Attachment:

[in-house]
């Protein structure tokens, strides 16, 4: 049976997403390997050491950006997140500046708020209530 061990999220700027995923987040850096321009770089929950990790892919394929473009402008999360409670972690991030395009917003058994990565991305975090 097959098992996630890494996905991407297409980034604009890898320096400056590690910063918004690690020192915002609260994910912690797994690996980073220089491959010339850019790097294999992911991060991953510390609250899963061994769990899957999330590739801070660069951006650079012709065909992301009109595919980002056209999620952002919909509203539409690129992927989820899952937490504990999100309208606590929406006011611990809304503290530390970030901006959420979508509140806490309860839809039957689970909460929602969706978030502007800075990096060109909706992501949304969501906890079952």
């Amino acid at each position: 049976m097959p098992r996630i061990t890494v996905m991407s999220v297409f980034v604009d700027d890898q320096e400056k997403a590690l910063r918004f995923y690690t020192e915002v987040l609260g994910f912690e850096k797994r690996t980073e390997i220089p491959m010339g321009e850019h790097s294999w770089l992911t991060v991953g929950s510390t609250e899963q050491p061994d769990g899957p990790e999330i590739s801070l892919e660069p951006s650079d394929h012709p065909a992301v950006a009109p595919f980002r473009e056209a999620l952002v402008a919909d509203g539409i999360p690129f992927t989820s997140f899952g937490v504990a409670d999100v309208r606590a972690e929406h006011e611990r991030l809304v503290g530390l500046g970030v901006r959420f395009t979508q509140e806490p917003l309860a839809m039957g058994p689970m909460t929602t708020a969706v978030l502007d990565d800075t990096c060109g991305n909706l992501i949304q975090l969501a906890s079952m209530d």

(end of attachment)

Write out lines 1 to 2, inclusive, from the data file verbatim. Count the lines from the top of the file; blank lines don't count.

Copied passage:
[in-house]
């Protein structure tokens, strides 16, 4: 049976997403390997050491950006997140500046708020209530 061990999220700027995923987040850096321009770089929950990790892919394929473009402008999360409670972690991030395009917003058994990565991305975090 097959098992996630890494996905991407297409980034604009890898320096400056590690910063918004690690020192915002609260994910912690797994690996980073220089491959010339850019790097294999992911991060991953510390609250899963061994769990899957999330590739801070660069951006650079012709065909992301009109595919980002056209999620952002919909509203539409690129992927989820899952937490504990999100309208606590929406006011611990809304503290530390970030901006959420979508509140806490309860839809039957689970909460929602969706978030502007800075990096060109909706992501949304969501906890079952």